Study

Longleaf pine and oak responses to hardwood reduction techniques in fire-suppressed sandhills in northwest Florida

  • Published source details Provencher L., Herring B.J., Gordon D.R., Rodgers H.L., Tanner G.W., Hardesty J.L., Brennan L.A. & Litt A.R. (2001) Longleaf pine and oak responses to hardwood reduction techniques in fire-suppressed sandhills in northwest Florida. Forest Ecology and Management, 148, 63-77

Actions

This study is summarised as evidence for the following.

Action Category

Use prescribed fire: effects on young trees

Action Link
Forest Conservation

Use prescribed fire: effect on understory plants

Action Link
Forest Conservation
  1. Use prescribed fire: effects on young trees

    A replicated, controlled study in 1995-1998 in temperate mixed forest in Florida, USA (Provencher et al. 2001) found that prescribed burning increased the density of oak Quercus spp. but not of longleaf pine Pinus palustris juveniles. Numbers of oak juveniles was higher in burned (2.0/m2) than unburned plots (1.5/m2), while numbers of longleaf pine juveniles was similar in burned (90/200 m2) and unburned plots (75/200 m2). One burned (prescribed burned in spring 1995) and one unburned control plots (81 ha) were established in 1995 in each of six blocks. Data were collected in 1998 in 32 subplots (40 × 10 m) in each plot.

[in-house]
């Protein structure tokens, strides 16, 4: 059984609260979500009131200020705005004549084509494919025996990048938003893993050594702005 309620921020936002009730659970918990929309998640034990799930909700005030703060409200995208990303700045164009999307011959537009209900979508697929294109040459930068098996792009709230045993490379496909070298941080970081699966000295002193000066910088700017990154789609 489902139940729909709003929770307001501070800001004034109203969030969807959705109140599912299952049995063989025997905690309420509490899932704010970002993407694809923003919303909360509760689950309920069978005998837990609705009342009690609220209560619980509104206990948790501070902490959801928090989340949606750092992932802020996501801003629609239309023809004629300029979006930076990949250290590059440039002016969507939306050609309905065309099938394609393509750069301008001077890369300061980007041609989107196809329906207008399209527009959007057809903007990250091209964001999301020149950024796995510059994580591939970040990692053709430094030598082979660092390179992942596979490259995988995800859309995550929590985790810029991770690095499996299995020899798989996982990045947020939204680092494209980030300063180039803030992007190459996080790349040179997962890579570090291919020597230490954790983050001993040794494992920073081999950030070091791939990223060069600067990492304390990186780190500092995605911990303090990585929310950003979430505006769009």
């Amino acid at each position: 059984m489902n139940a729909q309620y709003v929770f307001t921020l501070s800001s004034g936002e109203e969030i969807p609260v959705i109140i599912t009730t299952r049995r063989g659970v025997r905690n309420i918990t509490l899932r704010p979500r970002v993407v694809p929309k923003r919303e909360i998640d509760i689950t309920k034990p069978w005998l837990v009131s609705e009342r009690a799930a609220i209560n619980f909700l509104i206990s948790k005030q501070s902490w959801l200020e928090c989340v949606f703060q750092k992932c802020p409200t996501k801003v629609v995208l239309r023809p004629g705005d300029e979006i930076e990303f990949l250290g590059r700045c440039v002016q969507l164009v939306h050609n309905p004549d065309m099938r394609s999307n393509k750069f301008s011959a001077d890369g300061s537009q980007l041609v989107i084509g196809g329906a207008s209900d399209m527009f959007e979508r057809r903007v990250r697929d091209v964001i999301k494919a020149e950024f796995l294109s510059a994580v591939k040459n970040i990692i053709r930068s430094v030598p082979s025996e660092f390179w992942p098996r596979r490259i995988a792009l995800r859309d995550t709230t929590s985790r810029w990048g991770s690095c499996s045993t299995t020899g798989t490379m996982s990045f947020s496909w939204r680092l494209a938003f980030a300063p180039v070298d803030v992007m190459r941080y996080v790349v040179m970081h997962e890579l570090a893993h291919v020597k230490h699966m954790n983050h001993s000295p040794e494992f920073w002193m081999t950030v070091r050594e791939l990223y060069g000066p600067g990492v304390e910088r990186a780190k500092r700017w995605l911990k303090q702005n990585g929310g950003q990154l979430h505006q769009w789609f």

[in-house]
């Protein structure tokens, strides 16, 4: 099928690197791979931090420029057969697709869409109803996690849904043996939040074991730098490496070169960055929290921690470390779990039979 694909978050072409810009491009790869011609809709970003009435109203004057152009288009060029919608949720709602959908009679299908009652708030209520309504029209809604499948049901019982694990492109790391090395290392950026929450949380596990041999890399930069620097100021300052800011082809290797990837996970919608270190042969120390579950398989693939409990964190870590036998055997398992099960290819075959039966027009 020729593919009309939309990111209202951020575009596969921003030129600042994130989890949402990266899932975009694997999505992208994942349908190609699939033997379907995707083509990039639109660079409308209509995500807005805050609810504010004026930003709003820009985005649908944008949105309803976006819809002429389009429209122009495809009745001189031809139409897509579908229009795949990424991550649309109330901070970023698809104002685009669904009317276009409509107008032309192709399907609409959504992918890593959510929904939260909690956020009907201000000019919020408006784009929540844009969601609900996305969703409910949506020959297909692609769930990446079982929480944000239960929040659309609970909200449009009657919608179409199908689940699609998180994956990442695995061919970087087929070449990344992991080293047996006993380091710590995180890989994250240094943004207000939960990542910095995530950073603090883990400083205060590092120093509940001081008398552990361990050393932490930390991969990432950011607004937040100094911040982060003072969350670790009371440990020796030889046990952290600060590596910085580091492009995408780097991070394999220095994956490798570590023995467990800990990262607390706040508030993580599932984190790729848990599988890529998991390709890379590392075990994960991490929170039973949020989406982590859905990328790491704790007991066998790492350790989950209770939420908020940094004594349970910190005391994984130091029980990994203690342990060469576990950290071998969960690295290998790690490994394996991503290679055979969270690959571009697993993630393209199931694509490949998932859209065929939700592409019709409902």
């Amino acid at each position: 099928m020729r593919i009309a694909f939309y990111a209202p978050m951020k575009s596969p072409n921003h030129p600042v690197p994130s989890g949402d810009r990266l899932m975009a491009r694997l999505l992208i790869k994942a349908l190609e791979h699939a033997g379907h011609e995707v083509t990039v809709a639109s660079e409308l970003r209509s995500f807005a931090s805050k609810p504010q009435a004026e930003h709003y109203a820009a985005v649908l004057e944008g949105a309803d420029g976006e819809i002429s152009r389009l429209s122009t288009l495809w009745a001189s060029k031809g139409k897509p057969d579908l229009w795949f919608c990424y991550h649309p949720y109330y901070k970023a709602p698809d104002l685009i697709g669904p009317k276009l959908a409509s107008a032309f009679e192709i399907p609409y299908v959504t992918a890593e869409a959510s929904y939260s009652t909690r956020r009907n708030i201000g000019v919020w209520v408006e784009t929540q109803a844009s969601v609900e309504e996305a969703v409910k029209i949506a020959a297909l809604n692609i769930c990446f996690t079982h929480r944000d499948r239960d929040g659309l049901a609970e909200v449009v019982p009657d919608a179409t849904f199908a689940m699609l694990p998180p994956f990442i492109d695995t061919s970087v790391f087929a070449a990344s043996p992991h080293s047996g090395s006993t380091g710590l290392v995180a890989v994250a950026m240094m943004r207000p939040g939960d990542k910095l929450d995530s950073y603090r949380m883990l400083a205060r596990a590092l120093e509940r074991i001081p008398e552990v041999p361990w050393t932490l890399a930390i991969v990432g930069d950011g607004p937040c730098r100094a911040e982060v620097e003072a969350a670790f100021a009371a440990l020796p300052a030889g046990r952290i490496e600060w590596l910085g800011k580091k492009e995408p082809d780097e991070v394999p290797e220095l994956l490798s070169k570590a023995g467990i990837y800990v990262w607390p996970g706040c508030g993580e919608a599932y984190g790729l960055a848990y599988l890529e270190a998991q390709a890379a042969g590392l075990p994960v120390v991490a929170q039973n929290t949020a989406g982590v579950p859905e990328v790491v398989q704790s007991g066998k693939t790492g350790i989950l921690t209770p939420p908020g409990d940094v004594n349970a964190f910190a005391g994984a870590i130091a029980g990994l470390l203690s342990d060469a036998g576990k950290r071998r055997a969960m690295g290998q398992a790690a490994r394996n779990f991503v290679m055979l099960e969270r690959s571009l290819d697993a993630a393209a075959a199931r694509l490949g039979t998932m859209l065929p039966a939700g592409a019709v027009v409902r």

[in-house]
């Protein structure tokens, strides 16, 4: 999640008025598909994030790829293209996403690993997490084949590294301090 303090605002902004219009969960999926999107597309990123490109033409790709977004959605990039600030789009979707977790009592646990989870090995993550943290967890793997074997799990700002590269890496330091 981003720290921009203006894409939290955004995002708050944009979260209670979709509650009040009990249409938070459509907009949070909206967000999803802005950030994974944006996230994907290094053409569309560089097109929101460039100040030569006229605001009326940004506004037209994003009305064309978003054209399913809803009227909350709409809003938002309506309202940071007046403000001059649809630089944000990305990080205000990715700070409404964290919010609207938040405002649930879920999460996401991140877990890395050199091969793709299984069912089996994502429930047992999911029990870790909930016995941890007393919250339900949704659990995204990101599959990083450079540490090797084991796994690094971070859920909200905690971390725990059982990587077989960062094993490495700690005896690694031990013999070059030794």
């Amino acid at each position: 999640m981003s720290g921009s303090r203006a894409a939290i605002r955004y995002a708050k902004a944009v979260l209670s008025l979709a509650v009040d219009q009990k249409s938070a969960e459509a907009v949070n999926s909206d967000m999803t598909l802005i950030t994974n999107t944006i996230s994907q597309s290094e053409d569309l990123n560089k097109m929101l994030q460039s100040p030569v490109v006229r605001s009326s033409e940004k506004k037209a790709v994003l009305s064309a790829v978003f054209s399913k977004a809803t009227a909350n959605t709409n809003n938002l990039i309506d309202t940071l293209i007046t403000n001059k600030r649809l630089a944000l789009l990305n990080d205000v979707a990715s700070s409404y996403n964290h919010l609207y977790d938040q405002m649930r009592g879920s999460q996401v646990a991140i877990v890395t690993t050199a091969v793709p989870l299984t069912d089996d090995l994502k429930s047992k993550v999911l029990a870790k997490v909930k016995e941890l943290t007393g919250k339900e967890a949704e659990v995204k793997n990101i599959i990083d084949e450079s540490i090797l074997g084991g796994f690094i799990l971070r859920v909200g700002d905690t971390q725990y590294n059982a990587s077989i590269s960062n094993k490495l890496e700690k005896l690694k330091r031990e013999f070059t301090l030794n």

2. Use prescribed fire: effect on understory plants

    A replicated, randomized, controlled study in 1995-1998 in temperate mixed forest in Florida, USA (Provencher et al. 2001) found that prescribed fire increased plant species richness in fire-suppressed areas. Species richness was higher in burned (47-50/400 m2) than unburned plots (44/400 m2). Data were collected in 1998 in 32 subplots (400 m2) in each of one unburned control and three burned 81 ha plots (burned in 1995) replicated in six blocks. All plots had been fire-suppressed for several decades before treatments.

     

Output references

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